According to the Australian Bureau of Statistics, Gen Y are those born between 1983 and 2000. So the last of the generation with whom I am grouped is turning 13 this year. It's hard to know how to separate this out, given that I am turning 28 this year and unfortunately am not quite sure what I might talk to a 13 year old about. I'd have a red-hot crack though; I seem to be able to converse with my step-sister Holly, although I do suspect I'm only just skating by on cool points by being an older female person who she doesn't live with. Not that it's all about cool points, but you know, I like them to accrue when at all possible.
Teenagers are a law unto themselves in any case. The section of the population that I rest slightly uneasy with is the people in their early twenties, filled with idealism and a very overt sense of self (to mask the crippling doubt, I know this from experience), all wearing skinny leg jeans and having heard of bands I will not hear of for another 2 or 3 years, and who seem to be able to pull off wearing hats in a way I only dream of. Yes, I know exactly how this makes me sound:
It might be because I don't look good in skinny jeans. It might be because trying to keep up with trends and the whatnot is too anxiety-inducing for me to make a commitment to it. I'm somewhat on board; I have many devices (it sounds suspect when I just come out and say it), I have like, some really cool apps on my iPad and iPhone, I use the Facebook, I instagram pictures of my dinner/drinks/self/social events often. I like all the technological treats available to me in 2013, and treat them with the appropriate amount of respect and panic.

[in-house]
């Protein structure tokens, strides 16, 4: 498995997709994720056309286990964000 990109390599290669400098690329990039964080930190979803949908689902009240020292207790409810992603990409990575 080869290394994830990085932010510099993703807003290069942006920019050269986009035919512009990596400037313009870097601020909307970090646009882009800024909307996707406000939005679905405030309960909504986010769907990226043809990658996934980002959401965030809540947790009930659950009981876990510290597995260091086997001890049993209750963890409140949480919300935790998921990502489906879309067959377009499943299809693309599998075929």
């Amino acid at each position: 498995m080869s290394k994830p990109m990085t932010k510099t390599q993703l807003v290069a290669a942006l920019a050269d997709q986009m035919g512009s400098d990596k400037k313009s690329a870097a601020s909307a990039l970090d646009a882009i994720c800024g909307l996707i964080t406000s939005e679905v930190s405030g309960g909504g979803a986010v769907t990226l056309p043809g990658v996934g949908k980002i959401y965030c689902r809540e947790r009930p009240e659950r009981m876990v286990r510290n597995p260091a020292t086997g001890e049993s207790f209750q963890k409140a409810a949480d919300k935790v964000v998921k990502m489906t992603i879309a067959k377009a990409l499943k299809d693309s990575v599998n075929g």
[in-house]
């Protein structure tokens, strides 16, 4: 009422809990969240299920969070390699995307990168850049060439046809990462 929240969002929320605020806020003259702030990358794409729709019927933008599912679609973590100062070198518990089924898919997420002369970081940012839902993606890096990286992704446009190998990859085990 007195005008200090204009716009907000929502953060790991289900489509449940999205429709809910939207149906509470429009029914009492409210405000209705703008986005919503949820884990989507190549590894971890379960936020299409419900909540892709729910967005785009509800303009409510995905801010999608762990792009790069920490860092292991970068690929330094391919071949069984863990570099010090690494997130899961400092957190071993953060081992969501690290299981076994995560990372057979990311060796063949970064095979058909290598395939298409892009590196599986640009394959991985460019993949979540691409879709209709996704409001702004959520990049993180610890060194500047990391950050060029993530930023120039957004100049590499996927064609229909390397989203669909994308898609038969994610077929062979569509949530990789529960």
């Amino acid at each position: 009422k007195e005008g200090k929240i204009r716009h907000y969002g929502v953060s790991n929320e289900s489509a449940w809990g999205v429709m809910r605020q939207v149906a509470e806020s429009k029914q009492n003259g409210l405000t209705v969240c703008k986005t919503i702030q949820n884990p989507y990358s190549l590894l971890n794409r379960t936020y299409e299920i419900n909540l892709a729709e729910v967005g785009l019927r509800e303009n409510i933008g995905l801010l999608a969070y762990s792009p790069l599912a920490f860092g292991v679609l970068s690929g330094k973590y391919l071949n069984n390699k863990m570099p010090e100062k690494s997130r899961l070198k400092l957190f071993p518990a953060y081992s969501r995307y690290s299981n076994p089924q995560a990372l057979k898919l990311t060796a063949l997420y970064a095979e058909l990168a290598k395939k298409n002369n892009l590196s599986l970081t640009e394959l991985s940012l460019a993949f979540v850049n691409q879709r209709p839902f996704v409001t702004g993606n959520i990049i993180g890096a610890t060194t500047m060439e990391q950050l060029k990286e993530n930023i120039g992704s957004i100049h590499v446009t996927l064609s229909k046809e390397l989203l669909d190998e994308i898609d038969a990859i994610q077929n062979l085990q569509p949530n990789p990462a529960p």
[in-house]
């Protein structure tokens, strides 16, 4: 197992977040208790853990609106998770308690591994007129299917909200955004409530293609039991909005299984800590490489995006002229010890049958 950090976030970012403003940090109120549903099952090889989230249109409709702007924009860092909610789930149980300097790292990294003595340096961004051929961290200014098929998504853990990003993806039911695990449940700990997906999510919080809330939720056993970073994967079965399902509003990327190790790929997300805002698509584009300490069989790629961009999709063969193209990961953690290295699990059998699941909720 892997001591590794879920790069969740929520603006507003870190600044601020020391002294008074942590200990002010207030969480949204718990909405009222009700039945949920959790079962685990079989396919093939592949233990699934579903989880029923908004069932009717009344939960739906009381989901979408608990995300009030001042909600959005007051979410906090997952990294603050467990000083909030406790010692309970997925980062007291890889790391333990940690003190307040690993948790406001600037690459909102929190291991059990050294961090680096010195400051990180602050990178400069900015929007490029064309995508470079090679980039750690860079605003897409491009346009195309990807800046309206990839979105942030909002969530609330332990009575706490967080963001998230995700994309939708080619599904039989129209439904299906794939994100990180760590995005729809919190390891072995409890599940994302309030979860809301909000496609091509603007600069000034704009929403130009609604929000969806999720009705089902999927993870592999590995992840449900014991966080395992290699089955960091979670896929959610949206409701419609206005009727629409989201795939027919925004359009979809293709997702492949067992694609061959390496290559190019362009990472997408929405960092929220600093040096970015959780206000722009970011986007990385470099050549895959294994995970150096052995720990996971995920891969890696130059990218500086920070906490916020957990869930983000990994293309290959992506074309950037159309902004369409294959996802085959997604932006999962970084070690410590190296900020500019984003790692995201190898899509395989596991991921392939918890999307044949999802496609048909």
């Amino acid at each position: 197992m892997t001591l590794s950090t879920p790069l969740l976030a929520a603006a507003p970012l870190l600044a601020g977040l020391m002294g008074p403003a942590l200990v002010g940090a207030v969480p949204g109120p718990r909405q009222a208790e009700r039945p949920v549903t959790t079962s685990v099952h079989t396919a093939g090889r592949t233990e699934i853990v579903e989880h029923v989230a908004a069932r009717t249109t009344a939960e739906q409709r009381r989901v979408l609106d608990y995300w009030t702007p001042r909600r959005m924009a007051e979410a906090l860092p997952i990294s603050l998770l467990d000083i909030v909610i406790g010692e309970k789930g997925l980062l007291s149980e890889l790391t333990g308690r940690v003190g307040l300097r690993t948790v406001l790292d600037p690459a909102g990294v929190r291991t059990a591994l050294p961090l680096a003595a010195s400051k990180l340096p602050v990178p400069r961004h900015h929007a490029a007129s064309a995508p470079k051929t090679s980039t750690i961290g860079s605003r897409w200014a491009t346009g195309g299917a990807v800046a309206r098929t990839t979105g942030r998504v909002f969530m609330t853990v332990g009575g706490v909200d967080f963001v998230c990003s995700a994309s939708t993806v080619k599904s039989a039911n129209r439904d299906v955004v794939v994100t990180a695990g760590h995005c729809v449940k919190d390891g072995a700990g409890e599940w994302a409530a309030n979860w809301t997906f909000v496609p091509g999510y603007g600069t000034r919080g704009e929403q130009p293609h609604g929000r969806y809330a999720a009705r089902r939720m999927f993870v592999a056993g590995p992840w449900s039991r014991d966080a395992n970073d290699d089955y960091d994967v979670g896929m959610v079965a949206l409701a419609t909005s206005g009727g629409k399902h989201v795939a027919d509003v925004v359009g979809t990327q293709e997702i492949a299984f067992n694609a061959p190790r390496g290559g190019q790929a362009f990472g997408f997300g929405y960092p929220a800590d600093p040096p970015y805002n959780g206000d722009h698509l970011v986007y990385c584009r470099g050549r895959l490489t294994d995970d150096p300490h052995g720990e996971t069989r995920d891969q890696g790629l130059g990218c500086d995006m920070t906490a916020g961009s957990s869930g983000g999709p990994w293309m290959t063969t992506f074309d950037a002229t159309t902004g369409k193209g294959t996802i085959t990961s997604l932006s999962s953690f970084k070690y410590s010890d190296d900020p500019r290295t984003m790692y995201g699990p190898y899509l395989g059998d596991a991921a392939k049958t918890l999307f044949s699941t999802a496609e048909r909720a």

|I made this with at least 3 different iPhone photo apps. I have the skills!|
The thing is, I'm not sure a hipster is so easily defined, especially in our little town where trends from the big city get a bit bastardised on their way to our wardrobes. It's probably not accurate to say that all people wearing skinny jeans are hipsters; it's probably not fair to put folk in a category (or 'subculture', a term I shall bandy about in this darned essay) based on the fact they're just a little more up to date with music than me.
I have two friends called Ellie and they have both offered up (unknowingly, but very helpfully) their own definitions: Ellie S refers to the general population of Melbourne as 'mods', which I love, and Ellie P admits feeling a certain disdain for those who have good accessories. These seem a little vague, but really, I suspect that's how the hipsters sneak by us; their undefinable qualities. It's fair to admit that I'm jealous of their accessories, and this includes boots and hats. It's fair to say that I feel left behind in a way that is too difficult to put the effort in to 'catch up', whatever that might mean. Sometimes I wear accessories, but mostly I forget about them because I'm busy. Accessories are a weekend thing, when I have the time.
I've realised I've grown out of wondering if I'm right, of liberally believing that everyone's opinions are equally valid (because I'm sorry, but they're not), of caring what people think besides myself (after all, it's my opinions I have to live with, and me I have to impress). And maybe that's why I'm never going to quite be a hipster, no matter how hard I try. Maybe it's only a very small part of me left over from those early, heady years of faux certainty as a young adult, a very small part that wishes I'd heard of a band before everyone else liked them.
Anyhow, the real point is, writing this essay is going to be tricky. I wonder, what do you guys think makes a hipster? Can people older than 30 (Gen X and beyond) be hipsters? Is it an attitude, or is it accessory choices?